As a small-business owner, you’re probably thrilled to hear you may receive a 20 percent deduction on qualified business income from pass-through entities. This deduction does not apply to interest, dividends, and capital gains. This is a complex area where we are likely to see a lot of taxpayers restructuring to qualify for the deduction.

The law states that anyone who is in the business of being an employee and any “specified service trade or business” is not eligible for the 20 percent of qualified business income deduction. The law vaguely defines “specified service trade or business” as, any trade or business involving the performance of services in the fields of health, law, accounting, actuarial science, performing arts, consulting, athletics, financial services, brokerage services, and investing and investment management, or any trade or business where the principal asset of such trade or business is the reputation or skill of one or more of its employees or owners.

Basically, this exclusion seems to be targeting businesses that don’t sell goods or make products. They simply provide a service. The thought behind this is that the payment for a service is a wage, so any business that provides a service should have their income taxed like wages without a 20 percent deduction.

As a small-business owner, you’re probably thrilled to hear you may receive a 20 percent deduction

But, then there is another exception that even if you’re one of the “specified service businesses” and your taxable income is less than $315,000 joint or $157,000 for all other taxpayers, you can still claim the 20 percent deduction. The deduction phases out as taxable income increases above this threshold until it disappears at $415,000 for joint and $207,500 for all others.

For example, let’s look at Joe, an accountant. Joe is paid a salary of $100,000. For simplicity sake, Joe is married but his spouse doesn’t work so after his standard deduction, his joint taxable income will fall into the 12 percent tax bracket.
Joe decides to quit working for someone else and forms his own limited liability company to provide accounting services for $100,000. Despite Joe’s business being considered a disqualified service business, his taxable income is less than $315,000 MFJ, so he could take a 20 percent deduction on his qualified business income of $100,000. Depending on how he structures the business it could save him close to $8,500 in taxes. Sounds like a good deal, but then he is on the hook for his own health insurance and he must pay the full 15.3 percent Social Security and Medicare tax. Plus, there are retirement plans, insurance costs and other fringe benefits he might miss out on by not being an employee.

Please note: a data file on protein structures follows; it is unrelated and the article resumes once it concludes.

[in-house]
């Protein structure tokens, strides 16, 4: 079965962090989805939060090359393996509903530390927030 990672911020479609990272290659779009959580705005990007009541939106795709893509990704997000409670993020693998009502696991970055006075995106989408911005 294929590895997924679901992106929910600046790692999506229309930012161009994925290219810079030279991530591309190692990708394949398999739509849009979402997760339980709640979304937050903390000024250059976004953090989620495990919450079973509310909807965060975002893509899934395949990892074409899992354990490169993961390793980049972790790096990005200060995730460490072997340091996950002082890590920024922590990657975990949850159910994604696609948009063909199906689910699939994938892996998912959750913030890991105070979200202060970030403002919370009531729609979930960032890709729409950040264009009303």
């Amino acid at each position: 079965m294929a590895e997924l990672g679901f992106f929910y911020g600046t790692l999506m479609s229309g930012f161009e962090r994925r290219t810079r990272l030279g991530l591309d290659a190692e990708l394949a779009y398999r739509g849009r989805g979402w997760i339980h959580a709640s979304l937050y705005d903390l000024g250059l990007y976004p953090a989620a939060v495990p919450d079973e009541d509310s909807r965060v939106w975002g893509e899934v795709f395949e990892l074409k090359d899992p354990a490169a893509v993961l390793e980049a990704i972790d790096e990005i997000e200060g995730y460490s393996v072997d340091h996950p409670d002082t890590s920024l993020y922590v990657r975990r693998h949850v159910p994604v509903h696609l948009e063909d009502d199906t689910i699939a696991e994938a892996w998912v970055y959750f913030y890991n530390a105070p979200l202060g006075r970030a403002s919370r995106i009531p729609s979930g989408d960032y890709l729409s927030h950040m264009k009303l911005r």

Let’s say Joe determines his LLC is worth the hassle, and his company brings in $170,000. He’s going along just fine enjoying his 20 percent deduction on qualified business income until his wife decides to rejoin the workforce. She is paid $175,000 a year in wages, which pushes joint taxable income to $321,000, $6,000 above the $315,000 threshold. Despite being in a disallowed service industry, Joe can still take a deduction after applying the phaseout mentioned above.
If Joe were to take on more clients and bring in $300,000 and his wife earned $175,000 in wages, their joint taxable income would be above $415,000, the top threshold of the phaseout of the 20 percent deduction. Joe’s pass-through business income is then taxed without a 20 percent deduction.

Joe could also consider being a C corporation. Each scenario is unique and requires detailed analysis and planning to determine if the tax savings would be worth a more complicated structure.

William G. Lako, Jr., CFP®, is a principal at Henssler Financial, a financial advisory and wealth management firm that has been delivering comprehensive financial solutions to its individual, corporate, and institutional clients for 30 years. Mr. Lako is a CERTIFIED FINANCIAL PLANNER™ professional.